While other surveys and polls have recorded improvements in the uninsured rate since the ACA's rollout, the Census data is considered the benchmark for such measures. Still, a significant variation in coverage remains between U.S. states, with generally higher uninsured rates in states that declined to expand Medicaid coverage. Texas, Florida and Mississippi, which are among that group, have uninsured rates of more than 14 percent, among the highest in the country, Census said. The state with the lowest rate of uninsured residents is Massachusetts, at 3.9 percent. (Picchi, 9/16)

6. Texas Uninsured Rate Falls, But State Now Has Largest Number Of People Without Coverage

Meanwhile, Kentucky saw the largest drop in percentage of residents without health insurance between 2013 and 2014. News outlets across the country examine how their states fared in regard to the Census Bureau's data on income and health coverage.

Dallas Morning News: More In Texas Lack Health Insurance Than In Any Other State
Texas, which still has the biggest share of its population uninsured, now has more people without health coverage than any other state. Last year, Texas had just more than 5 million residents without health coverage — eclipsing California, which for many years had the most but saw its number dip below 4.8 million, according to federal figures released Wednesday. One expert cited Democratic-controlled California’s decision to expand Medicaid and heavily promote its own state-run private health insurance marketplace. GOP-led Texas did neither. (Garrett, 9/17)

The Texas Tribune: Texas' Uninsured Rate Dips, Remains Highest In Nation
For the first time in more than a decade, Texas’ uninsured rate dipped below 20 percent, analysts said Wednesday following the release of U.S. Census data. ... More than 1 million Texans signed up for health insurance on the exchange last year, according to federal tallies at the time, but it is unclear how many of those people were previously uninsured. ... The federal survey found 7 percent of Texas’ low-income children, defined as living with incomes below twice the federal poverty level, remain uninsured. (Walters, 9/16)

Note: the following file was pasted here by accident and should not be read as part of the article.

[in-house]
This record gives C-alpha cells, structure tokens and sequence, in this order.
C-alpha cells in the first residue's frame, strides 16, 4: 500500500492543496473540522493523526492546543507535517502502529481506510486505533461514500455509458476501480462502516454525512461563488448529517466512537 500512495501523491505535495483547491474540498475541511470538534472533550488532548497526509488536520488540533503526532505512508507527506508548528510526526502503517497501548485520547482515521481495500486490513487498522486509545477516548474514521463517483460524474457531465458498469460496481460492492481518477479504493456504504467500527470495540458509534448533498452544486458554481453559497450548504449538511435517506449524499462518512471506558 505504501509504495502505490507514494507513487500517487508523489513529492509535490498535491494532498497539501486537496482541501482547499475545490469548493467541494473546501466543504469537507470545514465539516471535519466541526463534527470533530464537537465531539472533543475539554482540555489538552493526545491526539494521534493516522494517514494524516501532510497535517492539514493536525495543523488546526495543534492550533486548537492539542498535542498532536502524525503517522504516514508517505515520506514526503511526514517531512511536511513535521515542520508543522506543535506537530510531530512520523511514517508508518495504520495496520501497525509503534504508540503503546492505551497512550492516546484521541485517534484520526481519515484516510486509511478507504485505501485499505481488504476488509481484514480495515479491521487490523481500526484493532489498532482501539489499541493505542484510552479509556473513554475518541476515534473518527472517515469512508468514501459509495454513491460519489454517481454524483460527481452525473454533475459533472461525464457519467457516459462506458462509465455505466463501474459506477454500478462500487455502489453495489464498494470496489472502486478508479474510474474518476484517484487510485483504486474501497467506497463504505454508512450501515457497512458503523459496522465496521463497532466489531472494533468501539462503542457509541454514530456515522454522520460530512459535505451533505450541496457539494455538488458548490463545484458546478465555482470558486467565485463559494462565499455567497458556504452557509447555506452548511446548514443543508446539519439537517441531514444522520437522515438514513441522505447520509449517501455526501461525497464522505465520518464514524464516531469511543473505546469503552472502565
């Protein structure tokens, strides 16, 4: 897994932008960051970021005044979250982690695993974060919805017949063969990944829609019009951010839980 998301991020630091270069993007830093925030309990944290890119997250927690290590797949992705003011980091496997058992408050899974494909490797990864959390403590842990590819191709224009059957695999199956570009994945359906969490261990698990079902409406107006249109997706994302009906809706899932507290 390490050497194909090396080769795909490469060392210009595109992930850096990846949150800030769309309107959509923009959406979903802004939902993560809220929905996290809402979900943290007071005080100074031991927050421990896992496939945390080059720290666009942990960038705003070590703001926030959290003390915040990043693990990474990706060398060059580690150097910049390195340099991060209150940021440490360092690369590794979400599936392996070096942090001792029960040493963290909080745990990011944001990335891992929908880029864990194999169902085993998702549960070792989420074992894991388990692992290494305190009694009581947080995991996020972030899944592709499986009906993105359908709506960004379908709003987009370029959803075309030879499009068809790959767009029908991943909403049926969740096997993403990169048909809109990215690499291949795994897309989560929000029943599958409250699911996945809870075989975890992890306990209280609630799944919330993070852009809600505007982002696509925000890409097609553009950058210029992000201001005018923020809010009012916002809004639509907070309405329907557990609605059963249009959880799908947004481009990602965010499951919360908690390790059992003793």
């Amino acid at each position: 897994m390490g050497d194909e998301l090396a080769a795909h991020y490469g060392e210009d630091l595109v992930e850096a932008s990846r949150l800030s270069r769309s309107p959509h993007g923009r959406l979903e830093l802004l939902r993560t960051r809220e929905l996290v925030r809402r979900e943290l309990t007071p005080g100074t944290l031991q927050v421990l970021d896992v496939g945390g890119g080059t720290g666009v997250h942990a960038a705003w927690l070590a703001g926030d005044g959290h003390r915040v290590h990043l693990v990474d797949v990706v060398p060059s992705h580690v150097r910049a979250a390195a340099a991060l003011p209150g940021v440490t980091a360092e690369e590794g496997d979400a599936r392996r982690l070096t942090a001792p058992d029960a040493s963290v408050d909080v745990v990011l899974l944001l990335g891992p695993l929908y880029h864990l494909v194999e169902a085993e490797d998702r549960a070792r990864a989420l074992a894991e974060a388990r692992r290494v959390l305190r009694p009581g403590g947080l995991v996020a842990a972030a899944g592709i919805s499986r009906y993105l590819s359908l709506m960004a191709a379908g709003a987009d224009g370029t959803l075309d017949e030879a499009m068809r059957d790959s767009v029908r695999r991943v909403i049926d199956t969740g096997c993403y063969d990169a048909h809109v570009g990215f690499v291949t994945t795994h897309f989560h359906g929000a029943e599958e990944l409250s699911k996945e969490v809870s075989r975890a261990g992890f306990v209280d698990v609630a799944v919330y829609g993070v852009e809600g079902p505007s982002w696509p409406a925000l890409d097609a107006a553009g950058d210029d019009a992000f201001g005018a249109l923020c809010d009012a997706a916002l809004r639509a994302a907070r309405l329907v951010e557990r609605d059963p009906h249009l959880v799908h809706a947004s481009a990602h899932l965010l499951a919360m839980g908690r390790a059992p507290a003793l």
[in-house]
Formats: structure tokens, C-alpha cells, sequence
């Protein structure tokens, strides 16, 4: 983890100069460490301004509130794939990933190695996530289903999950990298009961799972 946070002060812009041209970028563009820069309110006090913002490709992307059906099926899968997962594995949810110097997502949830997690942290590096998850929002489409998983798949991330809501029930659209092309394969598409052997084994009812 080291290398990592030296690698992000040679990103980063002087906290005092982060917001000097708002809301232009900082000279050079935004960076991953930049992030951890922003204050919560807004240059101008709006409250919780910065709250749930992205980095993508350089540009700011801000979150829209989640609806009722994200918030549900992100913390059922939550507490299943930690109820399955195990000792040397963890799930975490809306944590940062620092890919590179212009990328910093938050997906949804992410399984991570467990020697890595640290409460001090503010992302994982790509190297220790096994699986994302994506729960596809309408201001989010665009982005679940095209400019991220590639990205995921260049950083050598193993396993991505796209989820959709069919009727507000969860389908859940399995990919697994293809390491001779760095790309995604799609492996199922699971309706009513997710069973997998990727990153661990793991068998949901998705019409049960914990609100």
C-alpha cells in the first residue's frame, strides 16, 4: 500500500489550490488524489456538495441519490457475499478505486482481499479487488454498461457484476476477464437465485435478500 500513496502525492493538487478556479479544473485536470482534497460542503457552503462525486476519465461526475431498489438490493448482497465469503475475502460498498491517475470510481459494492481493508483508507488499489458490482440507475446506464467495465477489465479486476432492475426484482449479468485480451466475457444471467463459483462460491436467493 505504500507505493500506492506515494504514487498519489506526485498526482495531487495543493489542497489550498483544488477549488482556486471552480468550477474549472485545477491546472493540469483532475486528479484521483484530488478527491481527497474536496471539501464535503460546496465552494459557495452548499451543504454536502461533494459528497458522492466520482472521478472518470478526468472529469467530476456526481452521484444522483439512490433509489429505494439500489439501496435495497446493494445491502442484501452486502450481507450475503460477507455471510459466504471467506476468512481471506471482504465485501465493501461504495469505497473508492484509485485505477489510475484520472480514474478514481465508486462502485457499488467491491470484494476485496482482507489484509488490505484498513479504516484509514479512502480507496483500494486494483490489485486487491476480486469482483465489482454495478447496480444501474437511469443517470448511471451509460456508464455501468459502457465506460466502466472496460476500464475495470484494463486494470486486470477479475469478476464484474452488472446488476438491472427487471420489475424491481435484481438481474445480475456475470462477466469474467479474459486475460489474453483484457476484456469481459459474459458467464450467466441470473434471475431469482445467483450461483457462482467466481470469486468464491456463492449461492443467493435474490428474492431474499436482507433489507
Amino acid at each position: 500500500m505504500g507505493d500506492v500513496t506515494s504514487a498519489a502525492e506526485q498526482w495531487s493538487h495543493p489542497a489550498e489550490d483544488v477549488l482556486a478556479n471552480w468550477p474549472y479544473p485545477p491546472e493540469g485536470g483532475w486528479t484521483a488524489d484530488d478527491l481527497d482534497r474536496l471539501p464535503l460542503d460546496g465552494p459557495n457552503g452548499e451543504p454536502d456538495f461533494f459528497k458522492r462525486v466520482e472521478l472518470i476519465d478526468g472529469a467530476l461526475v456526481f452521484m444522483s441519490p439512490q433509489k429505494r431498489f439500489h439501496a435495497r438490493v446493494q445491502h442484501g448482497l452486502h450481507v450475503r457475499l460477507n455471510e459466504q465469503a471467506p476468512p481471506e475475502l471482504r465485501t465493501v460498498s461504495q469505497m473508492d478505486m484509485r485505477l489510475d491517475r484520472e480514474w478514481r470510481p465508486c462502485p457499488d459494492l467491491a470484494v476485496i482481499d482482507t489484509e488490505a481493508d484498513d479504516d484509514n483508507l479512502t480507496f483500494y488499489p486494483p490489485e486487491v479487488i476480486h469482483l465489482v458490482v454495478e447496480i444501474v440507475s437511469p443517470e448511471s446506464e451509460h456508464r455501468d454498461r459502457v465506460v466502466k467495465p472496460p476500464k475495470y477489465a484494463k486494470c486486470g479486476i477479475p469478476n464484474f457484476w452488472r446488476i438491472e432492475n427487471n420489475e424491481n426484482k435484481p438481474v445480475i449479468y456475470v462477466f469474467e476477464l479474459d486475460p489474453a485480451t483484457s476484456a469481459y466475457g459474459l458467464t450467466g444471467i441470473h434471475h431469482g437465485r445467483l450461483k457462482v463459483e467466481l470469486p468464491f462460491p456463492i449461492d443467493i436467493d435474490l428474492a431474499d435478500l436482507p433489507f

The Texas Tribune: A Look At How Texas' Uninsured Rate Has Fallen
Some of the most significant drops were in the state's biggest cities. The San Antonio metro area's uninsured rate dropped by nearly 4 points, while in Houston and Dallas, the drop was just over 3 points. Austin was an exception, falling less than 2 percentage points. Disparities persisted among age groups as well. Of young adults ages 19 to 25, the percentage of uninsured Texans fell from nearly 39 percent to 33 percent. The Affordable Care Act allows many people to remain on their parents' insurance plan until they turn 26. Eleven percent of Texas children younger than 18 are uninsured. Among Texans older than 65, that figure is 2 percent. (Walter and McCullough, 9/17)

Louisville Courier-Journal: Report: Ky. Sees Biggest Drop In Uninsured
Kentucky saw the largest drop in percentage of residents who do not have health insurance than any other state between 2013 and 2014, according to a report released Wednesday by the U.S. Census Bureau. The number of Kentuckians without health insurance fell by 250,000 in 2014, the report says. And the percent of the state’s population without health insurance dropped from 14.3 percent to 8.5 percent. (Loftus, 9/16)

The Associated Press: Kentucky Leads Nation In Drop Of Uninsured
Kentucky was one of 31 states that chose to increase the number of people eligible to receive taxpayer-funded health insurance in 2013. Since then, Kentucky has added about 400,000 people to its Medicaid program and has been held up as an example by President Barack Obama of the success of his health care law. (Beam, 9/16)

Kaiser Health News: In Colorado, Health Insurance Surges But Cost Still A Concern
On Wednesday, the Census Bureau gave Obamacare some good news: the uninsurance rate in the country dropped to 10.4 percent in 2014, down from 13.3 percent in 2013. Colorado may be doing even better. According to a survey from the nonprofit, nonpartisan Colorado Health Institute, the number of Coloradans who have health insurance has reached a historic high. When the Affordable Care Act launched two years ago, CHI found that about one in seven of the state’s residents, or 14 percent, were uninsured. Its latest data show that figure is 6.7 percent. (Daley, 9/16)

Pittsburgh Post-Gazette: Health Insurance Enrollment Up Across In Pennsylvania
Fewer Pennsylvanians are going without health insurance as the Affordable Care Act helps push more coverage into struggling communities, federal data show. About 8.5 percent of the state population was uninsured last year, down from 9.7 percent, or roughly 1.2 million people, in 2013, according to an annual report Wednesday from the U.S. Census Bureau. (Smeltz, 9/16)